Students’ approaches to medical school choice: relationship with students’ characteristics and motivation
Anouk Wouters1, Gerda Croiset1, Nienke R. Schripsema2, Janke Cohen-Schotanus3, Gerard W.G. Spaai4, Robert L. Hulsman5 and Rashmi A. Kusurkar1
1VUmc School of Medical Sciences, Research in Education, Amsterdam, the Netherlands
2Center for Education Development and Research in Health Professions (CEDAR), University of Groningen the Netherlands
3Center for Research and Innovation in Medical Education, University of Groningen and University Medical Center Groningen, Groningen, the Netherlands
4Center for Evidence-Based Education, AMC-UvA, Amsterdam, the Netherlands
5Department of Medical Psychology, AMC-UvA, Amsterdam, the Netherlands
Submitted: 13/10/2016; Accepted: 21/05/2017; Published: 12/06/2017
Int J Med Educ. 2017; 8:217-226; doi: 10.5116/ijme.5921.5090
© 2017 Anouk Wouters et al. This is an Open Access article distributed under the terms of the Creative Commons Attribution License which permits unrestricted use of work provided the original work is properly cited. http://creativecommons.org/licenses/by/3.0
Objectives: The aim was to examine main reasons for students’ medical school choice and their relationship with students’ characteristics and motivation during the students’ medical study.
Methods: In this multisite cross-sectional study, all Year-1 and Year-4 students who had participated in a selection procedure in one of the three Dutch medical schools included in the study were invited to complete an online survey comprising personal data, their main reason for medical school choice and standard, validated questionnaires to measure their strength of motivation (Strength of Motivation for Medical School-Revised) and autonomous and controlled type of motivation (Academic Self-regulation Questionnaire). Four hundred seventy-eight students participated. We performed frequency analyses on the reasons for medical school choice and regression analyses and ANCOVAs to study their associations with students’ characteristics and motivation during their medical study.
Results: Students indicated ‘city’ (Year-1: 24.7%, n=75 and Year-4: 36.0%, n=52) and ‘selection procedure’ (Year-1: 56.9%, n=173 and Year-4: 46.9%, n=68) as the main reasons for their medical school choice. The main reasons were associated with gender, age, being a first-generation university student, ethnic background and medical school, and no significant associations were found between the main reasons and the strength and type of motivation during the students’ medical study.
Conclusions: Most students had based their medical school choice on the selection procedure. If medical schools desire to achieve a good student-curriculum fit and attract a diverse student population aligning the selection procedure with the curriculum and taking into account various students’ different approaches is important.
Medical schools aim to admit students who are motivated and fit with their curriculum best so that students can perform optimally.1,2 When students apply, however, they may focus on other characteristics of the medical schools besides the curriculum when choosing to which schools to apply. Moreover, different types of students may have varying approaches. Students’ approaches have thus far gained little attention. In this study, we investigate the reasons for students’ medical school choice and their association with student characteristics and motivation during students’ medical study.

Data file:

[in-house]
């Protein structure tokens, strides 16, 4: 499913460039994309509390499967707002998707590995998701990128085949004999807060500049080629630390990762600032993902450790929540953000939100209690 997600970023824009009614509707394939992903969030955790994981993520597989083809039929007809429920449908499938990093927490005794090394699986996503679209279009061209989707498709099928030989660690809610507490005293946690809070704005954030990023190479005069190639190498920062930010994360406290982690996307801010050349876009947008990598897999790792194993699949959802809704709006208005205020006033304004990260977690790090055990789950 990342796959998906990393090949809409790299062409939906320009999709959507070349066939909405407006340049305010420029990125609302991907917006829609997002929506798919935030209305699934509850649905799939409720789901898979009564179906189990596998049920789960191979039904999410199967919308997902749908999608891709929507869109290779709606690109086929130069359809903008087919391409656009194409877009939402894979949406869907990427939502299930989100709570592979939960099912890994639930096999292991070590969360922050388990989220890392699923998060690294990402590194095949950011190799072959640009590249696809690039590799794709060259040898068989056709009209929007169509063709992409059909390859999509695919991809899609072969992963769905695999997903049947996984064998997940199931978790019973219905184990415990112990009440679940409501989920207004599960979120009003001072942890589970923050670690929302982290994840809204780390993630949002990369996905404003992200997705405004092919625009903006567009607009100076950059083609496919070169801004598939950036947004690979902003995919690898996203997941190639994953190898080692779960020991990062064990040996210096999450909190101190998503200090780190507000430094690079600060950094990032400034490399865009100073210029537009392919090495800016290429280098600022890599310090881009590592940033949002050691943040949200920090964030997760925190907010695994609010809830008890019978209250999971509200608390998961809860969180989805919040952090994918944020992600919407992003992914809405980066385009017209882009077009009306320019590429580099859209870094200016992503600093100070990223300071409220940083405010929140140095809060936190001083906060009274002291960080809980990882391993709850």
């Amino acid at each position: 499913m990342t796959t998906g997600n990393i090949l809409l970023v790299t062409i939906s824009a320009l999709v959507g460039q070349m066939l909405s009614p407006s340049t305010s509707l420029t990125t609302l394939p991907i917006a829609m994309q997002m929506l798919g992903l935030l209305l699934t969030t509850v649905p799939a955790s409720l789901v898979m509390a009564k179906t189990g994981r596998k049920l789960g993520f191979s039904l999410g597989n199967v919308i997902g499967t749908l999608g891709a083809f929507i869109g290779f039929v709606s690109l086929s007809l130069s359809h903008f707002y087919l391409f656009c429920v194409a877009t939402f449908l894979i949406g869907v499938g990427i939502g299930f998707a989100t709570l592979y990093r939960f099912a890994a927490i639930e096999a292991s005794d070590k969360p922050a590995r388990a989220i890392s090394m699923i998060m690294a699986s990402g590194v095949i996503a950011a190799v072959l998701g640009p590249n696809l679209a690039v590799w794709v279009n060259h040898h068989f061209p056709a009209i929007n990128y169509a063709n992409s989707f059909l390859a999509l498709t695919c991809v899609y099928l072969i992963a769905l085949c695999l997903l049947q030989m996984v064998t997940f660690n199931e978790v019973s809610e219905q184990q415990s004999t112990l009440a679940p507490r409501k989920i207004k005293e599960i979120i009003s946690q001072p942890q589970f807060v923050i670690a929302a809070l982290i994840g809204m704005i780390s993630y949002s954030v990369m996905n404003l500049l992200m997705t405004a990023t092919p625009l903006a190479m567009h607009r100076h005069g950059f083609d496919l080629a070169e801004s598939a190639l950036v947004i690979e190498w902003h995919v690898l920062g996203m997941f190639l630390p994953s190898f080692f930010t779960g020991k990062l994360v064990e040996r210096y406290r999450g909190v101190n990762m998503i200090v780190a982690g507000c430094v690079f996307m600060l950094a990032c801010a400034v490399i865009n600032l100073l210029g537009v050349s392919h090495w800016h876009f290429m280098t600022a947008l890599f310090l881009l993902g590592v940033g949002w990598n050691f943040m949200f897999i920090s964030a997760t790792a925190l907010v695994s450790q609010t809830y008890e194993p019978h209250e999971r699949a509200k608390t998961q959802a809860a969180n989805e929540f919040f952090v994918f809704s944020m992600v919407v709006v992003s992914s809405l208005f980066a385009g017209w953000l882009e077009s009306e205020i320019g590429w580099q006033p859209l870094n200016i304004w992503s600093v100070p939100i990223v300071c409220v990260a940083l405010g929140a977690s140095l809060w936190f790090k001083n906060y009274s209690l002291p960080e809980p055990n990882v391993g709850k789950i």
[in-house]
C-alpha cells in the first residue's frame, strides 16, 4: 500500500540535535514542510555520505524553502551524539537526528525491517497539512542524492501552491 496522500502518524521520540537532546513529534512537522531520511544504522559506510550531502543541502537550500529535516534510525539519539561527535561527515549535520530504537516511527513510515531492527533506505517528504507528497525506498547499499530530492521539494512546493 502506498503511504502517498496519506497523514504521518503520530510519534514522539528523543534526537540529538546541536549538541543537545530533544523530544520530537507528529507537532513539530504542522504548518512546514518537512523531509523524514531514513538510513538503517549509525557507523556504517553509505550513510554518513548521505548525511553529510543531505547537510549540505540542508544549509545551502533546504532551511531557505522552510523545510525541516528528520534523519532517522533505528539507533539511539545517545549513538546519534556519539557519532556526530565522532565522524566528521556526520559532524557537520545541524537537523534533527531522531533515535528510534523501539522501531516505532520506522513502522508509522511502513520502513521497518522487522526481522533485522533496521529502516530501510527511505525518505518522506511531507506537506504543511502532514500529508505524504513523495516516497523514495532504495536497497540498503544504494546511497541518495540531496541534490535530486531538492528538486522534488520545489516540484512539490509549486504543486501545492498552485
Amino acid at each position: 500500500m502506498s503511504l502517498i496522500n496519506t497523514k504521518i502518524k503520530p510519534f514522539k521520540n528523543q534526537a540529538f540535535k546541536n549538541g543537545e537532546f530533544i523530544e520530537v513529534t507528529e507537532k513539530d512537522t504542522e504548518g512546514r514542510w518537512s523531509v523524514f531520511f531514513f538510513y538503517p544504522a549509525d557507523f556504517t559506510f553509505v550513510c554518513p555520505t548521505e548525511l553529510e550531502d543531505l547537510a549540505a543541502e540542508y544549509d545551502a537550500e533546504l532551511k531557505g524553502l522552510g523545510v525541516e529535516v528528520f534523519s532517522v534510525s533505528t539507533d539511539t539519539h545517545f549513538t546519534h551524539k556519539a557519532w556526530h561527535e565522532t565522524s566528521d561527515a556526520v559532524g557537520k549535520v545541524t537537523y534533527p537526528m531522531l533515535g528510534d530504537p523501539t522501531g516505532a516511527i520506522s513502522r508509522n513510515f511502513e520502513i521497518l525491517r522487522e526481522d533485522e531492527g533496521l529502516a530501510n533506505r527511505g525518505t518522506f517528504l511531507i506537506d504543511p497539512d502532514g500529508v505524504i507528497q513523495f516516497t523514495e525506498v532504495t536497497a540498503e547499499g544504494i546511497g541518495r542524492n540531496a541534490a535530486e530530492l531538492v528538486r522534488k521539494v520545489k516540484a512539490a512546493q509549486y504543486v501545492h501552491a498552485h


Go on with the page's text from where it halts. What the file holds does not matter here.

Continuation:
Little is known about what drives applicants’ medical school choice. Research on this topic has been conducted mainly in the UK (and one study from the US). The reasons indicated as the common ones for choosing a medical school are the curriculum (e.g. teaching and course characteristics),3-7 school (e.g. reputation and atmosphere),3,5-8 admissions (e.g. the interview process),4,5 and geographical characteristics (e.g. city).3-7 The contexts in which these studies have been conducted are similar to each other with respect to the fact that applicants are able to apply to multiple medical schools at once before they participate in medical school selection (i.e. from up to four schools in the UK to as many as applicants want in the US, with an average of 15 per applicant).9 They make their final choice after they receive admissions offers from one or more medical schools. In such situations, applicants may make their first choices based on the selection procedures of the medical schools and their final choice, after being offered admission, based on the curriculum and school characteristics. When applicants are restricted to choosing one medical school, and they have to choose before entering any selection procedure, as is the case in the Netherlands, the selection procedure may play a larger role in their choices. How applicants make their medical school choice in such a setting has not yet been investigated. Because of the creation of this unique situation in the Netherlands, conducting this investigation in this context may also provide initial insights into how students make their first choices in other contexts, such as the UK or US.
The Dutch admissions system is gradually changing from admission based on pre-university grade point average (GPA; i.e. top pre-university GPA and weighted lottery) and selection procedures to admission based on selection only. Admission based on pre-university GPA is regulated at the national level, while admission based on selection is regulated at the institutional level.10 Students can choose to apply through one or both routes. Applicants with a top pre-university GPA (≥8 out of 10) are admitted at the medical school of their choice. Applicants with lower GPAs enrol in the weighted lottery and indicate their top 3 medical school preferences. In addition, applicants are allowed to apply to a selection procedure at one medical school per year. Each medical school can design its own selection procedure. This allows the medical schools to select the students they consider most likely to perform well in their medical programmes. When rejected in selection, applicants are automatically enrolled in the weighted lottery. Over the years, the proportion of places that medical schools are allowed to fill through selection has increased from a maximum of 50% in 2005 to a maximum of 100% in 2013 onwards. This transition enables the investigation of applicants’ behaviour in different situations.